curt epitaph, old battler
the novices drag away to burial
Lunch leftovers are spread for the dogs to scrap over on a concrete platform under a roof on which leftover rice is scattered for the crows.
Probably due to the heat and the difficulties in washing properly, we start to notice rashes and blisters forming on our legs. We smear them with papaya cream and they slowly start to clear, leaving purple stains. I come down with a heavy cold and fever, bones aching from the hard bed. There is a bamboo chair in the room, designed for people of local height, which hardly fits us. The mind continues a gradual settling into its unfamiliar surroundings, obstacles seemingly everywhere:
Sitting proves difficult. Eight days
Attention wafts, throat dry, perdure—
wanting’s grip quietly replenish
 We establish a meditation schedule—five or six hours each day—and read U Jotika books and a dated but useful Journey into Burmese Silence by Marie B Byles; after a long break I can get back into my Pali studies. Daily meals (breakfast and lunch) are eaten with U Mandala in two different halls (in the first disordered days: On the table / a dozen fresh dishes: / wanting pleasure). Typically, as well as the usual rice and soup, there are up to a dozen side dishes of local vegetables, beans and a sort of tofu, chili-fried. Fruits and cakes, some Western biscuits—best of all we like the local confections, milk sweets, pan fried sticky rice cakes flavoured with jaggery and coconut wrapped in banana leaf, with fresh apples, bananas, papaya.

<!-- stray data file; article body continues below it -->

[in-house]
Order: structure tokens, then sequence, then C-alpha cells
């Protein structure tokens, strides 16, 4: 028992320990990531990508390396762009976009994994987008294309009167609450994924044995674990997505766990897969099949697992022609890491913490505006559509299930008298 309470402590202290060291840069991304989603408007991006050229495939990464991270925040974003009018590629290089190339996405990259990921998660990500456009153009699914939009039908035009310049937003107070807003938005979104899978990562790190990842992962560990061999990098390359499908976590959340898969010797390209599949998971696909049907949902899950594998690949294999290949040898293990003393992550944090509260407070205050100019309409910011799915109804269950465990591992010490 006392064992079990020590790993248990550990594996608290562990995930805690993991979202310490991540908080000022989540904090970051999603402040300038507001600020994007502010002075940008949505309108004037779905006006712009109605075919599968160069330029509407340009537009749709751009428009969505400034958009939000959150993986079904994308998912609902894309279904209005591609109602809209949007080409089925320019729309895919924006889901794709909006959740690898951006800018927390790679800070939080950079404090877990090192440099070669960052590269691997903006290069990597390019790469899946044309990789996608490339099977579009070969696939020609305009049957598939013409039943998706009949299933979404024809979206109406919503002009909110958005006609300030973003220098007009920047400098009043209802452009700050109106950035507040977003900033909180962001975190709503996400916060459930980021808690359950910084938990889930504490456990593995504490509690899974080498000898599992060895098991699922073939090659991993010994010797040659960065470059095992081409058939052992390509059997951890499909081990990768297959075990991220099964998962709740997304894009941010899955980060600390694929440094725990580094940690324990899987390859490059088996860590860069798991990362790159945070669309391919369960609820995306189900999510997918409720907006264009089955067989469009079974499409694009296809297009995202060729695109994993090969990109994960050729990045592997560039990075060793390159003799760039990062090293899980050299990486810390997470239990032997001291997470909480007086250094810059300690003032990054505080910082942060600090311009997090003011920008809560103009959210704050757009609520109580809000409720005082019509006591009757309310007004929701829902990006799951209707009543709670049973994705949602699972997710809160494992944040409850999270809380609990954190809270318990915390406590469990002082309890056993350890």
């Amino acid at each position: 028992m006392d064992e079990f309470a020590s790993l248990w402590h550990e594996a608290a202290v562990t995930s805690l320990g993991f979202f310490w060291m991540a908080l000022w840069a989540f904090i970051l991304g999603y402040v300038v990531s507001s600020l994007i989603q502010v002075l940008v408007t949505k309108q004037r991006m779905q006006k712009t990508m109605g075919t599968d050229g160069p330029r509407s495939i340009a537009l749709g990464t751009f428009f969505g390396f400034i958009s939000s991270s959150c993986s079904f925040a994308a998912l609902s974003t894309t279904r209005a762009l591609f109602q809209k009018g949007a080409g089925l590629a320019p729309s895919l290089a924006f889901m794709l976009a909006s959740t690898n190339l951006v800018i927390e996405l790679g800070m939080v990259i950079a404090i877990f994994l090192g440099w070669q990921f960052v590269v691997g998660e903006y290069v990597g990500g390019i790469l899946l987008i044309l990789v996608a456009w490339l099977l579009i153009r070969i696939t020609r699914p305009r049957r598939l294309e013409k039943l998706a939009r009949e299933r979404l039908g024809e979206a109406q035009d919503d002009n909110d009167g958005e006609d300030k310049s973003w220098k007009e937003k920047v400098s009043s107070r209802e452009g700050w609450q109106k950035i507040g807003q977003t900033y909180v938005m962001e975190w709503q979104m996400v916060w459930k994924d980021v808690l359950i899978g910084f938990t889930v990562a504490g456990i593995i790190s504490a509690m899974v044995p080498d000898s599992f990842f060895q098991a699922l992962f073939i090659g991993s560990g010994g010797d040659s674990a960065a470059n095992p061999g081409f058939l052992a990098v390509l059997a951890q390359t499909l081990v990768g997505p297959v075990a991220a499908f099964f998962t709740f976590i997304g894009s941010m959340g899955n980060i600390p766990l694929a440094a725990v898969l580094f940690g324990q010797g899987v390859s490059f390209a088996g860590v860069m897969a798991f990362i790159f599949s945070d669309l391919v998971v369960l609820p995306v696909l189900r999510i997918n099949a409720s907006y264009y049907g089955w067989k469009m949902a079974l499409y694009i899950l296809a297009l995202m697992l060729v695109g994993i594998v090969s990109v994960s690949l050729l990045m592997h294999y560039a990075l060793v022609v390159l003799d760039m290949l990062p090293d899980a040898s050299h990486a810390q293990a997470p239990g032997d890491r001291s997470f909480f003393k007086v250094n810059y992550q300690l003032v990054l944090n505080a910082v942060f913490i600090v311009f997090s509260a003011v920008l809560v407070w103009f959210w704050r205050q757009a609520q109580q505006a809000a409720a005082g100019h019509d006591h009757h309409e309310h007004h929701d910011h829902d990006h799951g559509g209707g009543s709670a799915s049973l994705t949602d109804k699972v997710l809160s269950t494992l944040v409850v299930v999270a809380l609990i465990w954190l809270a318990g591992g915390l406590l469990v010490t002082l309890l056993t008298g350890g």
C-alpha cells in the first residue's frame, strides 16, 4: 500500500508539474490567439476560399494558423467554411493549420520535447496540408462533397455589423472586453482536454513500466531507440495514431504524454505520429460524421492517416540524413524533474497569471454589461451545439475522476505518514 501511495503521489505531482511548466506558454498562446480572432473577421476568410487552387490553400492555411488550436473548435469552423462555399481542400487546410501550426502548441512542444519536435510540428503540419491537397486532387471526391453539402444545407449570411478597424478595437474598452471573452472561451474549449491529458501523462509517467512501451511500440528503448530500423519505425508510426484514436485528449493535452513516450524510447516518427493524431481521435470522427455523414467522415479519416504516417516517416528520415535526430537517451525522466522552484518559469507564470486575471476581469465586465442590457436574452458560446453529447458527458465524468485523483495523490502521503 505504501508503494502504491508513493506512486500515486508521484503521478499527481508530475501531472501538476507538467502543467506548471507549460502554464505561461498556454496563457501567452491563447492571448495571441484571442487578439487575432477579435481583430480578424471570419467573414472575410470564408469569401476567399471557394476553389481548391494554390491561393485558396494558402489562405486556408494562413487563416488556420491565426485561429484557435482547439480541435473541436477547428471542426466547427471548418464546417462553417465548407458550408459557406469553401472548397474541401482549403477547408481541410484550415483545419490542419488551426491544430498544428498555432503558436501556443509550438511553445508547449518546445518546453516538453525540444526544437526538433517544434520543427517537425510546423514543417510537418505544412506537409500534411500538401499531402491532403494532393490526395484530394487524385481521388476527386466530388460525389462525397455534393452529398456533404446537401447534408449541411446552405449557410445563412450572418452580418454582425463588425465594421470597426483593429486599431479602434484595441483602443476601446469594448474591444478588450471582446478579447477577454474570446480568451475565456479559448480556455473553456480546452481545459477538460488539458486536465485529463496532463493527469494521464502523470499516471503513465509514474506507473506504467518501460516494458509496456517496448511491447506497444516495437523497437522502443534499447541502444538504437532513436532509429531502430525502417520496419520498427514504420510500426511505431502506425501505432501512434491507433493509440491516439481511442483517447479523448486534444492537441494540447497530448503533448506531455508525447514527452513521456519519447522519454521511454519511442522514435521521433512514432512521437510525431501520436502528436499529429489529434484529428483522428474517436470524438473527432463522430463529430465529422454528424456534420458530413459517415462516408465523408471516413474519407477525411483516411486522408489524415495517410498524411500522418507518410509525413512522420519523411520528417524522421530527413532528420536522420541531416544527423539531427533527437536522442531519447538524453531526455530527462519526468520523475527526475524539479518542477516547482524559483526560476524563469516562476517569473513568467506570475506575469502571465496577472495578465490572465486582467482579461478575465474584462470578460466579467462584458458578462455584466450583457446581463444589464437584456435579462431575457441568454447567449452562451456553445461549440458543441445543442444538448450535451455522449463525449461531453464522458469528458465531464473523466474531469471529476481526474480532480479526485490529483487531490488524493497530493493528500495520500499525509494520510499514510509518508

Starting at four there’s an hour’s English lesson, followed by an extended evening walk together alongside the luminous rice fields and occasional tree-sheltered villages, acknowledging the women walking with emptied earthen pots balanced on their heads, lumbering oxen drawing the carts homeward, and other unexpected sights and sounds in the dusk:
Across the water lilies
moonlight that belongs to the sky
belongs also to the water—
frogs haul their
steely balled voices, knowing
moonlight is a factor of water
We have been encouraged to use the small meditation hut used by the Webu Sayadaw, an enlightened master who died near his home Ingynbin village in 1977, cared for by the current Sayadaw. Sensitivity sharpens: